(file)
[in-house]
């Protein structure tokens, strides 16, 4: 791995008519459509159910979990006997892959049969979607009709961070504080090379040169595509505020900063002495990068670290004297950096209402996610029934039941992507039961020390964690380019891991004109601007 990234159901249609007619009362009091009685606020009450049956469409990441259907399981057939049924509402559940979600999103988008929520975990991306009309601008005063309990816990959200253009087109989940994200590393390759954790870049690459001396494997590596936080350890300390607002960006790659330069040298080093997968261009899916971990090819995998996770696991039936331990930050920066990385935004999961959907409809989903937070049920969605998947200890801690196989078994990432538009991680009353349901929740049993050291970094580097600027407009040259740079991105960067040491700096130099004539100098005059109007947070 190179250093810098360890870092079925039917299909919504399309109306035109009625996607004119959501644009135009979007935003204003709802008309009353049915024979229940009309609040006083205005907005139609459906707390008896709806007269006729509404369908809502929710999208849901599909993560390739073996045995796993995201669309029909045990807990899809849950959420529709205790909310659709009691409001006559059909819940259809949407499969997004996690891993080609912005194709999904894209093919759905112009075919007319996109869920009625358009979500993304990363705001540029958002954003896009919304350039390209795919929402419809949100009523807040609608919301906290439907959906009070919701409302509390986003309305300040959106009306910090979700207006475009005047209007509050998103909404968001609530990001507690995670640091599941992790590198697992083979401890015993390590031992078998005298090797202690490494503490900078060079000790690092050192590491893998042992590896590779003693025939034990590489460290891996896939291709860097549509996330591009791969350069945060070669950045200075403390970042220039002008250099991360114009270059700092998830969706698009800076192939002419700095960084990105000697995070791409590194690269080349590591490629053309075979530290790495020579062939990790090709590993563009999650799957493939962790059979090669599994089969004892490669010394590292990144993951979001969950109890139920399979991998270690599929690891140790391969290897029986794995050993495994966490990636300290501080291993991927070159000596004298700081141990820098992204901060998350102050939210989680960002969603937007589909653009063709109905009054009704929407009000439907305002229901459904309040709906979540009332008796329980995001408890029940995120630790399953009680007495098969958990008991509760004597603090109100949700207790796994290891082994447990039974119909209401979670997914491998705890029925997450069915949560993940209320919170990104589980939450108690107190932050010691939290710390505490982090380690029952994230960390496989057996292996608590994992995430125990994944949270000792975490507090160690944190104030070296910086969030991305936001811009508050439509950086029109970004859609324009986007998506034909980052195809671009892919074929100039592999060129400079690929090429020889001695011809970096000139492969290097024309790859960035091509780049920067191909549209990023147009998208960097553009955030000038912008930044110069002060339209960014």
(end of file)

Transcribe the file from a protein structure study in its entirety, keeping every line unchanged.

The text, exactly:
[in-house]
């Protein structure tokens, strides 16, 4: 791995008519459509159910979990006997892959049969979607009709961070504080090379040169595509505020900063002495990068670290004297950096209402996610029934039941992507039961020390964690380019891991004109601007 990234159901249609007619009362009091009685606020009450049956469409990441259907399981057939049924509402559940979600999103988008929520975990991306009309601008005063309990816990959200253009087109989940994200590393390759954790870049690459001396494997590596936080350890300390607002960006790659330069040298080093997968261009899916971990090819995998996770696991039936331990930050920066990385935004999961959907409809989903937070049920969605998947200890801690196989078994990432538009991680009353349901929740049993050291970094580097600027407009040259740079991105960067040491700096130099004539100098005059109007947070 190179250093810098360890870092079925039917299909919504399309109306035109009625996607004119959501644009135009979007935003204003709802008309009353049915024979229940009309609040006083205005907005139609459906707390008896709806007269006729509404369908809502929710999208849901599909993560390739073996045995796993995201669309029909045990807990899809849950959420529709205790909310659709009691409001006559059909819940259809949407499969997004996690891993080609912005194709999904894209093919759905112009075919007319996109869920009625358009979500993304990363705001540029958002954003896009919304350039390209795919929402419809949100009523807040609608919301906290439907959906009070919701409302509390986003309305300040959106009306910090979700207006475009005047209007509050998103909404968001609530990001507690995670640091599941992790590198697992083979401890015993390590031992078998005298090797202690490494503490900078060079000790690092050192590491893998042992590896590779003693025939034990590489460290891996896939291709860097549509996330591009791969350069945060070669950045200075403390970042220039002008250099991360114009270059700092998830969706698009800076192939002419700095960084990105000697995070791409590194690269080349590591490629053309075979530290790495020579062939990790090709590993563009999650799957493939962790059979090669599994089969004892490669010394590292990144993951979001969950109890139920399979991998270690599929690891140790391969290897029986794995050993495994966490990636300290501080291993991927070159000596004298700081141990820098992204901060998350102050939210989680960002969603937007589909653009063709109905009054009704929407009000439907305002229901459904309040709906979540009332008796329980995001408890029940995120630790399953009680007495098969958990008991509760004597603090109100949700207790796994290891082994447990039974119909209401979670997914491998705890029925997450069915949560993940209320919170990104589980939450108690107190932050010691939290710390505490982090380690029952994230960390496989057996292996608590994992995430125990994944949270000792975490507090160690944190104030070296910086969030991305936001811009508050439509950086029109970004859609324009986007998506034909980052195809671009892919074929100039592999060129400079690929090429020889001695011809970096000139492969290097024309790859960035091509780049920067191909549209990023147009998208960097553009955030000038912008930044110069002060339209960014």